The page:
Ancient History & Civilisation


The War in Italy 216-203 BC

HANNIBAL'S FIRST THREE campaigns in Italy have been described in some detail. They are well documented and included three of the largest and most important battles of the entire war. They also provide a good picture of the way in which armies moved and fought during this period. Polybius' continuous narrative of the war ends with Cannae, and only a few fragments exist for the remainder of the thirteen years Hannibal spent in Italy. Livy provides a detailed account of these years, but his reliability is often suspect. Many of the battles he describes seem to be inflated accounts of small skirmishes, perhaps exaggerated by the propaganda of senatorial families who wished to add to the reputations of their ancestors, and little reliance can be placed on Livy's descriptions of these. During these years the rival armies marched and counter-marched across much of southern Italy, frequently passing again over the same areas, both sides struggling to control the important cities and towns, such as Capua, Tarentum, Nola and Beneventum. A simple chronological account of these years would be long, wearisome and confusing to those unfamiliar with the landscape of third-century Italy. Instead, this chapter will attempt to explain why the campaigns developed in this way.

City states in the Graeco-Roman world were inherently unstable, hence the widespread admiration for the 'Mixed Constitutions' of Rome and Carthage which appeared to preserve them from political upheaval. In most communities there seemed always to be individuals or a faction which wished to dominate the state, or a group on the fringes of the established political class who were willing to raise a charismatic leader to the dictatorship if he promised to favour them. Livy presents a picture of fierce factionalism in most of the cities of southern Italy, claiming that in the majority of cases it was the poorer classes which favoured rebellion against Rome and the wealthier citizens who hoped to preserve the alliance,

although he does mention a few exceptions to this rule. Livy had little sympathy for politicians who relied on the masses for their support, blaming many of the ills which befell the Republic on such demagogues, and it may be that his association of popular politics with Rome's enemies was a deliberate attempt to condemn them. However, it is not unreasonable to suppose that the leaders wishing to supplant the existing elite were both the most likely to appeal for popular support, and also to favour revolution and so a new alliance with Carthage.1

The attitude to the Carthaginians of even those allies who did change sides seems to have been ambivalent at best, for they were alien in language and culture both to Italian and Greek. Rarely did all the communities of one region rebel simultaneously. Many Campanian cities remained loyal even after the defection of Capua and this was true in each area that rebelled, so that even some Samnites remained loyal. In some cases communities were held in check by Roman garrisons, but elsewhere the existing elites were content with Roman rule and themselves suppressed any elements favouring a change. The strength of the Roman network of alliances was demonstrated at this time of crisis, the Latin communities proving especially staunch. Although eventually much of southern Italy defected to, or was captured by, Hannibal, the bulk of Rome's allies remained loyal. In part this may have been due to fear. For much of the war the Romans maintained a strong army in Etruria, and the Senate responded very quickly to reports of discontent and potential rebellion at Arretium. In Sicily during the First War the cities had felt little affinity to either side and had tended to switch allegiances and join whoever they believed to be the stronger. Despite the appearance of invincibility gained by Hannibal after Cannae, this did not happen to anywhere near the same extent in Italy.2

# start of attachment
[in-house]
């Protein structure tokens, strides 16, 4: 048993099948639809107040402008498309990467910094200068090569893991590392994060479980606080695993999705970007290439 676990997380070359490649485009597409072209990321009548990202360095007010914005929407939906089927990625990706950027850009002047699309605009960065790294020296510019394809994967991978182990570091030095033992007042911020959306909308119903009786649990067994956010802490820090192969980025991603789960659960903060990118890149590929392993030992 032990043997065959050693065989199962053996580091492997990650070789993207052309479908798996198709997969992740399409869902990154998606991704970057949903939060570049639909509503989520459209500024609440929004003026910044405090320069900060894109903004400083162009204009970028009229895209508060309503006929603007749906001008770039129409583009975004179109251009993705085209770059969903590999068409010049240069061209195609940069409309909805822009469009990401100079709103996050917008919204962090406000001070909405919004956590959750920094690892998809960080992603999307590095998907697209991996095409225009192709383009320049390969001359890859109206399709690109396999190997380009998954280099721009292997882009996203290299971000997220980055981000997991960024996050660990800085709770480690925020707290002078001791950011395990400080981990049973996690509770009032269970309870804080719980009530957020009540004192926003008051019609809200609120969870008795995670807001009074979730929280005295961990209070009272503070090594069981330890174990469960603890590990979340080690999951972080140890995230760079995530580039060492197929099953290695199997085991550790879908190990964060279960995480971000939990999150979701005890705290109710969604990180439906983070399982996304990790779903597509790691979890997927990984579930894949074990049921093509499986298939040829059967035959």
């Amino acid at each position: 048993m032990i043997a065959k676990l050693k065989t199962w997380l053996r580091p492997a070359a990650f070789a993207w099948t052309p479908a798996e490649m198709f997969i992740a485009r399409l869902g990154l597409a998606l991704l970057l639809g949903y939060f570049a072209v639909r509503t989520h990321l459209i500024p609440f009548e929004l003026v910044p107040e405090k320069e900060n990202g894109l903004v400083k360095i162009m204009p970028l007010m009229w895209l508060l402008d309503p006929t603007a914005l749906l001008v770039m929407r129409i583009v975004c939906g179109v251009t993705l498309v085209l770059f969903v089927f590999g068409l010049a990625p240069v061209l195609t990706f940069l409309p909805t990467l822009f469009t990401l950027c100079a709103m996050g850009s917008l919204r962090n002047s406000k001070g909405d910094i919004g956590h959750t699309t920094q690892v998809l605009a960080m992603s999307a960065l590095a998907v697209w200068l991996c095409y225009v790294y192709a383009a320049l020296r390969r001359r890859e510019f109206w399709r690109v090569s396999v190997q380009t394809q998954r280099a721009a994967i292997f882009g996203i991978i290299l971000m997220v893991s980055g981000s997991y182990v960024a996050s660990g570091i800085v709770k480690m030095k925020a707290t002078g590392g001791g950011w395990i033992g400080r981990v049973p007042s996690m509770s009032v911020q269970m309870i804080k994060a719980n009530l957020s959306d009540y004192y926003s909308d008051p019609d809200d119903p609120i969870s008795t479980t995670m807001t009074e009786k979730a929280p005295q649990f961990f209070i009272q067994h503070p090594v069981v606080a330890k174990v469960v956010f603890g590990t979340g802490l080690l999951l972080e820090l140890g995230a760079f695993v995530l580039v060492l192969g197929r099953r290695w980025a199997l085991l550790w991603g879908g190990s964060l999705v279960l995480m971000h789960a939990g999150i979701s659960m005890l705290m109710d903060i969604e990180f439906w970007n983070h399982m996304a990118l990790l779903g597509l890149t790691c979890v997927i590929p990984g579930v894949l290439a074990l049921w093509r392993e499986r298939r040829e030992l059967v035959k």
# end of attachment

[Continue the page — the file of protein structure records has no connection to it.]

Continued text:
Those communities which did join Hannibal had no sense of common identity or purpose. In 215 one of Hannibal's officers, Hanno, led an army primarily composed of Bruttians against Rhegium, Locri and other Greek cities in the south-west of Italy. The Bruttians were amazed when Locri surrendered and was granted allied status by the Carthaginians, for they had eagerly anticipated plundering the city as enemies. They promptly proceeded to besiege Croton without Punic aid to ensure that they alone enjoyed the prizes of this victory. The Roman system had always placed Rome at the centre of a network of otherwise unconnected communities. When allegiance to Rome was removed, then there was no common bond between the Italian communities, since none favoured the prospect of shifting their allegiance to Capua or any other big city. Each tended to look to its own interests and expected Hannibal to provide them with full protection from Roman reprisals. On several occasions the Campanians and Samnites complained that Hannibal was not doing enough to defend them against attacks and expected him to rush to their aid with his main army.3

Capua was the most important city to defect to Hannibal in the aftermath of Cannae. Its population held Roman citizenship, but without the right to vote or stand for office in Rome, and the aristocrats of the city had close connections with many senatorial families, marriage alliances being relatively common. Hannibal guaranteed that Capua should be self-governing and retain its own laws, which would be enforced by its own magistrates. No Carthaginian officer or magistrate was to have jurisdiction over the city, and neither could they compel Campanian citizens to serve in the army or perform any other duty against their will. Arrangements were also made to provide the city with 300 Roman prisoners who could be exchanged for a similarly sized detachment of Campanian horse serving with the Romans in Sicily. In fact these cavalrymen chose, or felt compelled, to remain loyal and were later rewarded by the Romans. It was clear that the city did not envisage a close, subordinate relationship with Carthage. Perhaps the leaders at Capua hoped that after the Punic victory in the war, their city would replace Rome as the dominant power in Italy. It is difficult to know to what extent the Capuans were motivated by discontent with their relationship with Rome or despair over their ally's prospects after the string of defeats culminating in Cannae. Livy claims that a deputation had been sent to Varro after the battle and that his sense of despair persuaded them that Rome's defeat was inevitable, but this may simply be another piece of propaganda intended to blacken the consul's name. Romans in Capua were arrested and imprisoned in a bath house, where they were suffocated by the extreme heat of the furnace. It is unclear whether or not this act was deliberate and, if so, who ordered it, but it is clear that feelings against Rome ran high after Capua had rebelled.4